Etymology
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complect (v.)

1520s, "to embrace;" 1570s, "to weave together;" from Late Latin complectus, past participle of complectere "to embrace, encircle," from Latin com "with" (see com-) + plectere "to plait," from suffixed form of PIE root *plek- "to plait." Related: Complected; complecting.

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complected (adj.)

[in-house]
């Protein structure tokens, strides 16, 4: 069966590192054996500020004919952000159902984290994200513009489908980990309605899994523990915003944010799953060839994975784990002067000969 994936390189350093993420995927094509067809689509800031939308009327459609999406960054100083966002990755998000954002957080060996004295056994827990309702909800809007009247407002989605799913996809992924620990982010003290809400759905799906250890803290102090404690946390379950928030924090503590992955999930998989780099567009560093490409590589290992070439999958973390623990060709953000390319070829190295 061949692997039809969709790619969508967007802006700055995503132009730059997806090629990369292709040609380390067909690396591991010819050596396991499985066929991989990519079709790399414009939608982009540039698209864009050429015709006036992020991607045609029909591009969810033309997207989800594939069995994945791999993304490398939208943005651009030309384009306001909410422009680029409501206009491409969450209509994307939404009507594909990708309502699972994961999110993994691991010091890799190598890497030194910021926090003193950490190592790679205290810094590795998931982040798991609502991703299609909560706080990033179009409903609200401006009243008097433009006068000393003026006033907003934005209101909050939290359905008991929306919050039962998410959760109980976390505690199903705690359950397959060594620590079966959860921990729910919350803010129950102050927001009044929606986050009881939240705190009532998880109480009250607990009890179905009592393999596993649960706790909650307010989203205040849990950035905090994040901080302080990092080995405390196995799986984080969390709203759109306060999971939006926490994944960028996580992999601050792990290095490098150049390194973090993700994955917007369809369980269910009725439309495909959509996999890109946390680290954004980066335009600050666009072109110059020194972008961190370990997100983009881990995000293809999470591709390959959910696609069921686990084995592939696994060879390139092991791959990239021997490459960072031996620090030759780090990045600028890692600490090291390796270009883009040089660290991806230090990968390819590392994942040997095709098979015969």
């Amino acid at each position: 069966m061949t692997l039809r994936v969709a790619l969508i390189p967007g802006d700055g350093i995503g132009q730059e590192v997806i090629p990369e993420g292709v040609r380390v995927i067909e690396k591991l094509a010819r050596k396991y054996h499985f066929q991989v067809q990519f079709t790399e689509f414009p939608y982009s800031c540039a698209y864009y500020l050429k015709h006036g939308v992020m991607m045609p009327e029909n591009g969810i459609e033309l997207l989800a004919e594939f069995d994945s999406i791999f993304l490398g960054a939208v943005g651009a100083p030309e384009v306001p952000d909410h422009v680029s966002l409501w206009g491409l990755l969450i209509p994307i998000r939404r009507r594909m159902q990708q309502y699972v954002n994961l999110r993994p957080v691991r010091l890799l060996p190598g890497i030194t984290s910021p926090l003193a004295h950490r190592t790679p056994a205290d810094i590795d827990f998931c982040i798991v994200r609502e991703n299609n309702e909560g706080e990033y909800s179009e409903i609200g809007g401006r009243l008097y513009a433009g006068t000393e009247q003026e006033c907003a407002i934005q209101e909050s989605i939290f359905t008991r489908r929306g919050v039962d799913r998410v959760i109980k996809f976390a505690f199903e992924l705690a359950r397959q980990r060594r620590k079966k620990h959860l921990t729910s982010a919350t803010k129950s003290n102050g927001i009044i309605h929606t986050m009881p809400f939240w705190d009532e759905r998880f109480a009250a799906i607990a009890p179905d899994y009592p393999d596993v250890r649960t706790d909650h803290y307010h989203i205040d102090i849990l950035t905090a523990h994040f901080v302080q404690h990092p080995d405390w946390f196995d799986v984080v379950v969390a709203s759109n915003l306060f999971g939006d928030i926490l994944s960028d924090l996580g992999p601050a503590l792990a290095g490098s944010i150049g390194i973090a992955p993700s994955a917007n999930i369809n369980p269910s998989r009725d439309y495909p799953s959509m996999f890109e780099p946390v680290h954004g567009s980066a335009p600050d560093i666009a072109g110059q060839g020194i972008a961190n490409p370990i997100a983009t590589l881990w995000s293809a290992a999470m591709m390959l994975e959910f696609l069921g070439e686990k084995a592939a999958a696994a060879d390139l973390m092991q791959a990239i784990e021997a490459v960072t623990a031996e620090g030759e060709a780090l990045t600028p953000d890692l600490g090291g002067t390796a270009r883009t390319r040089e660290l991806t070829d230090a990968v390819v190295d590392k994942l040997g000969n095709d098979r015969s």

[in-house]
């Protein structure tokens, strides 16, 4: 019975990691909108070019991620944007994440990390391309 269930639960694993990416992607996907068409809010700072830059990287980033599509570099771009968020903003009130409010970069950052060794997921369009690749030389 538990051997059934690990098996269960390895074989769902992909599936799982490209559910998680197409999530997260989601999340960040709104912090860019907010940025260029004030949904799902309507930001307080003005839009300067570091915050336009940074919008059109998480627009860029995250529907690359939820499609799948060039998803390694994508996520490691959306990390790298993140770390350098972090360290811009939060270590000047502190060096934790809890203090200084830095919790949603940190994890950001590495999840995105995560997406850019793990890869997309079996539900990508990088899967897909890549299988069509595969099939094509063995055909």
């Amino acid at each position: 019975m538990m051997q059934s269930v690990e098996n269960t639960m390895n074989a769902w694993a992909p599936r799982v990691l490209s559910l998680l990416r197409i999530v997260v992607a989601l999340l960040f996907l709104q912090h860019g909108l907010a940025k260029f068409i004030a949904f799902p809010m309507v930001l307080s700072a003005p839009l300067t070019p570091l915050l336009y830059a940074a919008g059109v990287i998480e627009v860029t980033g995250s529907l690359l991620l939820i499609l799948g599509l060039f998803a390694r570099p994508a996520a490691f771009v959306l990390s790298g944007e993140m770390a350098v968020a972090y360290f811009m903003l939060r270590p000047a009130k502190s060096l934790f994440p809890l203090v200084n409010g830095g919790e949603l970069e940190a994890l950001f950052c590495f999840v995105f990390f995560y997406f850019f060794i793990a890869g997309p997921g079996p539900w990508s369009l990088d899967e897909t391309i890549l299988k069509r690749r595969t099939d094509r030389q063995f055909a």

"having a complexion (of a specified kind), 1806, colloquial American English (said by Century Dictionary to be southern and western), a variant derivation from complexion, which, intentionally or not, shows the Latin root. In the same sense Middle English had complexioned (early 15c.) and early Modern English had complexated (1650s).

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